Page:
PETALING JAYA: Malaysia needs to plan ahead to administer Covid-19 vaccine booster shots considering the waning effect over time, say health experts.
While the focus to vaccinate those who have not received their jabs including teenagers should be ramped up, they suggested immunity surveillance for those who need a booster shot to avoid wastage.
Malaysian Medical Association president Dr Koh Kar Chai said booster shots were likely necessary as “the protective effects of vaccination will wane over time”.
“This could be one of the reasons behind the high infections and deaths. But more data is needed,” he said.
Dr Koh said healthcare workers and other high-risk groups should be given booster shots from October onwards based on the recommended interval of six months after full vaccination.
“The government should ensure booster doses are available when needed.
“More data is also needed on the vaccines with a longer-lasting efficacy,” he said, adding that the private procurement of vaccines should be allowed subject to approval.
Dr Koh also called on Malaysia to be vocal on the need for a fairer distribution of vaccines globally.
“Richer countries with an oversupply should help poorer nations. The World Health Organisation (WHO) should also take a tougher stand,” he said.
Malaysian Public Health Physicians’ Association president Datuk Dr Zainal Ariffin Omar said Malaysia should do advance planning on administering booster shots.
“We should start with the vulnerable groups and frontliners,” he said, adding that early next year would be a suitable time.
But he said booster shots should only start after all the eligible population including teenagers were vaccinated.
“The Health Ministry should conduct immunity surveillance to assess the immunity level in the population,” he said, adding that decisions must be made based on science and engagement between the government and health experts.
Independent health policies expert Dr Khor Swee Kheng suggested a “targeted booster policy”.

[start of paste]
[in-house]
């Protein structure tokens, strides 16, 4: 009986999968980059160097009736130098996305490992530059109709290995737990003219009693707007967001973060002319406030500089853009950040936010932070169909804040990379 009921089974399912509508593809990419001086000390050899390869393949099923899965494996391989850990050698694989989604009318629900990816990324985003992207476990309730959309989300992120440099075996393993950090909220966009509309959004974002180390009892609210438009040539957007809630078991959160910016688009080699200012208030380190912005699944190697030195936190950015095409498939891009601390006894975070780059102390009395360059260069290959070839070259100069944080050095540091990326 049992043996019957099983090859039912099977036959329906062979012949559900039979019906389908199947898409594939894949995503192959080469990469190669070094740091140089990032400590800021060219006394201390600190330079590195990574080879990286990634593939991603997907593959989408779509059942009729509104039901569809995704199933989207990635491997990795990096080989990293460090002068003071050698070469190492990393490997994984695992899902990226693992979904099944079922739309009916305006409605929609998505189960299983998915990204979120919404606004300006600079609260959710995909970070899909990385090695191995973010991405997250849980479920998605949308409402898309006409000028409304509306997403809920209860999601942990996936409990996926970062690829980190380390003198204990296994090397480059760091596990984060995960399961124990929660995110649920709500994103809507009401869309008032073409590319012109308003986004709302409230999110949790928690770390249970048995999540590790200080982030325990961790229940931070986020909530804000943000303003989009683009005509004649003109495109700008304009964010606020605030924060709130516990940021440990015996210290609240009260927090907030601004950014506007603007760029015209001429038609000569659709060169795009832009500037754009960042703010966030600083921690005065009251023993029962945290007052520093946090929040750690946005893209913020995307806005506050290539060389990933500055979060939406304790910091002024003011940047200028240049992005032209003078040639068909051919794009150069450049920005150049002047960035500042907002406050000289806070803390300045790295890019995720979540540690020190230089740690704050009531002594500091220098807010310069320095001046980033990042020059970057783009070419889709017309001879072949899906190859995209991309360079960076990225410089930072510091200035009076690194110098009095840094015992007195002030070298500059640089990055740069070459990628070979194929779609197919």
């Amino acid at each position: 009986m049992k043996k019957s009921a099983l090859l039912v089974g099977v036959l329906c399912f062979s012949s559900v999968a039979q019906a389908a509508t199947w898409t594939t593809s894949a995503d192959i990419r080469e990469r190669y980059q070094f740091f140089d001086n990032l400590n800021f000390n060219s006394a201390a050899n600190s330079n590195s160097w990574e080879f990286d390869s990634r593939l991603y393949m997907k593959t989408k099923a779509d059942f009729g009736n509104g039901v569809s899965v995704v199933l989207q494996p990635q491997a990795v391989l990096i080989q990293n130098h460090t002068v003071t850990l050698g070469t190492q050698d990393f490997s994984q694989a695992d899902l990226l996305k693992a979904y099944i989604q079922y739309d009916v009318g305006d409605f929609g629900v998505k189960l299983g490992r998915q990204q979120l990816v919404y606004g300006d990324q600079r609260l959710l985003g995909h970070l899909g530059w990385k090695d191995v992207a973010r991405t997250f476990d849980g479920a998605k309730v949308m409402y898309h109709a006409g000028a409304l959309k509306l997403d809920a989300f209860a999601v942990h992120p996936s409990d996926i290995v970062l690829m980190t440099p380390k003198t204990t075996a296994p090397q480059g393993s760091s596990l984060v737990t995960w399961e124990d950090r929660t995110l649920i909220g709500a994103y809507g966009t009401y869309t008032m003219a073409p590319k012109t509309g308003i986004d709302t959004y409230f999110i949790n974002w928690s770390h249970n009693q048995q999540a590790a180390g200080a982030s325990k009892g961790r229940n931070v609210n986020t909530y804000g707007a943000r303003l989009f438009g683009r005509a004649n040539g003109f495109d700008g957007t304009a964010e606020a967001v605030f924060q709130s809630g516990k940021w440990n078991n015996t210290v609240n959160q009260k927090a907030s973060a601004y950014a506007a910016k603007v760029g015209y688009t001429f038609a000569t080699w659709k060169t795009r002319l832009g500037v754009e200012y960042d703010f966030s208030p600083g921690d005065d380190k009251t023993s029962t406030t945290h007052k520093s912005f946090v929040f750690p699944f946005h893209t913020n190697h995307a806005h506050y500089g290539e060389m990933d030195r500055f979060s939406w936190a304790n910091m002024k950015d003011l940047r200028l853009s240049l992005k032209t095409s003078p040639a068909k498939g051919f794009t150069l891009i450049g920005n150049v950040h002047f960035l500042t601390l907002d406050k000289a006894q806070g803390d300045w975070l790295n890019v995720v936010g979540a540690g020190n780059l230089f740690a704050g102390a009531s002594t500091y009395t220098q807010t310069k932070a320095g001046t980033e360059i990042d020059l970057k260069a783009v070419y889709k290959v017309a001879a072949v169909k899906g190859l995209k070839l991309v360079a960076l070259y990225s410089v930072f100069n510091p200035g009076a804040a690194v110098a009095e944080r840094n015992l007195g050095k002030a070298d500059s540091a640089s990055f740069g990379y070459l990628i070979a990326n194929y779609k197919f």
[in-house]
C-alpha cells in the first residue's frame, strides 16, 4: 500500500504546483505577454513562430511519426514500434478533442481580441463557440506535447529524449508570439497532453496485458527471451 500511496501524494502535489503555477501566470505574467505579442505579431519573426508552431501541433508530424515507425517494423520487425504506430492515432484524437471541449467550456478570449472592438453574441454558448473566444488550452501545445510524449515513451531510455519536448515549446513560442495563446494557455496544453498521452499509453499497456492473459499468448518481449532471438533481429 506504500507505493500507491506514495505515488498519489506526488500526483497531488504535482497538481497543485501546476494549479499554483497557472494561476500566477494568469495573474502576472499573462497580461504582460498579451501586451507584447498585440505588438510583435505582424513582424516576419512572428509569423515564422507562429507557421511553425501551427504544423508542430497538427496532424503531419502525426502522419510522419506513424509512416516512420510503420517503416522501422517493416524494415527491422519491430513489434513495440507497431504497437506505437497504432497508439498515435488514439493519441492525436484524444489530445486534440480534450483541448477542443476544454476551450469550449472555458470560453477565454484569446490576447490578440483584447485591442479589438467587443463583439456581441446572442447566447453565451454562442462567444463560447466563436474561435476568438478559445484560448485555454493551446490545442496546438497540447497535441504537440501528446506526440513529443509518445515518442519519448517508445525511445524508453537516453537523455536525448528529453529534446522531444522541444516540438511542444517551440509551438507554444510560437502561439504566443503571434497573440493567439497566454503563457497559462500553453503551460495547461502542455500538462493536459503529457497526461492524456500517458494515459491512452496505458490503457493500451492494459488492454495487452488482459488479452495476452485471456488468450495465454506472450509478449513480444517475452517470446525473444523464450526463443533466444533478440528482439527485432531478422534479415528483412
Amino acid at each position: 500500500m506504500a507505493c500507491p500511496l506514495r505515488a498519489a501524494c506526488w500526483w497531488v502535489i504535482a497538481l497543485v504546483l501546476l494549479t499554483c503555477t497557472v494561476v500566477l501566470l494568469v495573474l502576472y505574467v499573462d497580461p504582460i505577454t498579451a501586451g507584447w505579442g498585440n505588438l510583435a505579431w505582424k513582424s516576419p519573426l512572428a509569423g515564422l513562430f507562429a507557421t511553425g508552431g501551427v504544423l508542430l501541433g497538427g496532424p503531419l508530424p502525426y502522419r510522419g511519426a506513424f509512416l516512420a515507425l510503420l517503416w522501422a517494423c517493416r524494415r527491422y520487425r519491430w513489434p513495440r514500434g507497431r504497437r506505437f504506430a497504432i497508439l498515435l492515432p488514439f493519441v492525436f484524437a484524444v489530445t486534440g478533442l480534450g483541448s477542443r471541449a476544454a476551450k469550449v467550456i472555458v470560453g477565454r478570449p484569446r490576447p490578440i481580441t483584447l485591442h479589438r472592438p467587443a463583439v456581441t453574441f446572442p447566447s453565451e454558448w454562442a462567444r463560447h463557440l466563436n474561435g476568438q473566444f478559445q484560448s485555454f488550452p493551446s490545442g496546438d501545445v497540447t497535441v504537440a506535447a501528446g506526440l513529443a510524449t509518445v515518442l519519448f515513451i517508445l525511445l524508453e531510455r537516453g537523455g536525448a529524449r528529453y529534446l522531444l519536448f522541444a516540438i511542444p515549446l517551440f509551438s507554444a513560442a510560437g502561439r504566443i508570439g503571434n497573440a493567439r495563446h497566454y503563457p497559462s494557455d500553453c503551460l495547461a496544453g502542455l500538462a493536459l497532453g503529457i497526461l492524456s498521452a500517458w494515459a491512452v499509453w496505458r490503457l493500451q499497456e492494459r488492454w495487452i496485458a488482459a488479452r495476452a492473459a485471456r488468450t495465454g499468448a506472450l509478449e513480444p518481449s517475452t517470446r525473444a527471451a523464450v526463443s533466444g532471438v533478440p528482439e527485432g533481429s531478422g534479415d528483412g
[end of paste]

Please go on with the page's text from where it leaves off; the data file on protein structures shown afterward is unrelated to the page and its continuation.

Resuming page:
“Based on science and immunology, booster shots may be inevitable. But this does not mean that Malaysia should go for a blanket booster policy.
“Only those who need a booster should be given.
“If those with strong immune responses receive an unnecessary booster, they may suffer from hyper-immune reactions or a higher risk of side effects,” he said.
Universiti Malaya’s virologist Prof Dr Sazaly Abu Bakar said all members of the adult population and adolescents aged 12 to 17 should be vaccinated first before considering booster doses.
“We have to make early plans to purchase the vaccines for booster doses to avoid problems with the supply,” he said.
Dr Sazaly said other than the waning effect of the vaccines, ineffective stimulation of memory immune response could also be possible behind the high infections and deaths.
“It means the vaccine did not launch an adequate immune response to remember the antigens that previously activated it,” he said.
UM professor of epidemiology and public health Dr Sanjay Rampal said the government could take the lead and start negotiating to secure booster shots in advance.
“When purchasing booster shots, it is important to consider the vaccine effectiveness against newer Covid-19 variants,” he said.
Dr Sanjay added that it was important for all countries to have access to vaccines, especially with newer strains emerging.
“This is in line with WHO’s call for countries to complete the vaccination programme before considering booster doses to maintain vaccine equity,” he said.